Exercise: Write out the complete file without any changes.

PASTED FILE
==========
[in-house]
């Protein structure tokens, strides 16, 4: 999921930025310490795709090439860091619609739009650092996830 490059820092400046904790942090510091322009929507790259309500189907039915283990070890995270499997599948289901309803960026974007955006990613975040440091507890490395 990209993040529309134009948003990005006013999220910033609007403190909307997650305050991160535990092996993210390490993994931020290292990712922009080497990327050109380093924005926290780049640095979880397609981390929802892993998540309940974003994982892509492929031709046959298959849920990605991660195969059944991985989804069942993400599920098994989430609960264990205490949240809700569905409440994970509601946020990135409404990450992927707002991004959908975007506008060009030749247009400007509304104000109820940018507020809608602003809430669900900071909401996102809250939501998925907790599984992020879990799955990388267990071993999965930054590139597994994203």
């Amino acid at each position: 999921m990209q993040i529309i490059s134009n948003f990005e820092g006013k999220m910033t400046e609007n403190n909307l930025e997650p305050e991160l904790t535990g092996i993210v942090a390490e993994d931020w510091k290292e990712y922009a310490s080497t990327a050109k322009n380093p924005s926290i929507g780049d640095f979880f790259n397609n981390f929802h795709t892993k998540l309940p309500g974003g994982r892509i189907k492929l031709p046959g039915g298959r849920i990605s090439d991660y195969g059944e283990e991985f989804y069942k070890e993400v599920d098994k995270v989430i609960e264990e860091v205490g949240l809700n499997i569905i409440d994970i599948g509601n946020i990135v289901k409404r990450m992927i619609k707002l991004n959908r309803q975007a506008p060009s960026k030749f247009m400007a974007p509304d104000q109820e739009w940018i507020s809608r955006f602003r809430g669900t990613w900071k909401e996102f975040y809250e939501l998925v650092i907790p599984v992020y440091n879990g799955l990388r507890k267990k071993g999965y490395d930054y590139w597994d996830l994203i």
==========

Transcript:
[in-house]
């Protein structure tokens, strides 16, 4: 999921930025310490795709090439860091619609739009650092996830 490059820092400046904790942090510091322009929507790259309500189907039915283990070890995270499997599948289901309803960026974007955006990613975040440091507890490395 990209993040529309134009948003990005006013999220910033609007403190909307997650305050991160535990092996993210390490993994931020290292990712922009080497990327050109380093924005926290780049640095979880397609981390929802892993998540309940974003994982892509492929031709046959298959849920990605991660195969059944991985989804069942993400599920098994989430609960264990205490949240809700569905409440994970509601946020990135409404990450992927707002991004959908975007506008060009030749247009400007509304104000109820940018507020809608602003809430669900900071909401996102809250939501998925907790599984992020879990799955990388267990071993999965930054590139597994994203």
């Amino acid at each position: 999921m990209q993040i529309i490059s134009n948003f990005e820092g006013k999220m910033t400046e609007n403190n909307l930025e997650p305050e991160l904790t535990g092996i993210v942090a390490e993994d931020w510091k290292e990712y922009a310490s080497t990327a050109k322009n380093p924005s926290i929507g780049d640095f979880f790259n397609n981390f929802h795709t892993k998540l309940p309500g974003g994982r892509i189907k492929l031709p046959g039915g298959r849920i990605s090439d991660y195969g059944e283990e991985f989804y069942k070890e993400v599920d098994k995270v989430i609960e264990e860091v205490g949240l809700n499997i569905i409440d994970i599948g509601n946020i990135v289901k409404r990450m992927i619609k707002l991004n959908r309803q975007a506008p060009s960026k030749f247009m400007a974007p509304d104000q109820e739009w940018i507020s809608r955006f602003r809430g669900t990613w900071k909401e996102f975040y809250e939501l998925v650092i907790p599984v992020y440091n879990g799955l990388r507890k267990k071993g999965y490395d930054y590139w597994d996830l994203i």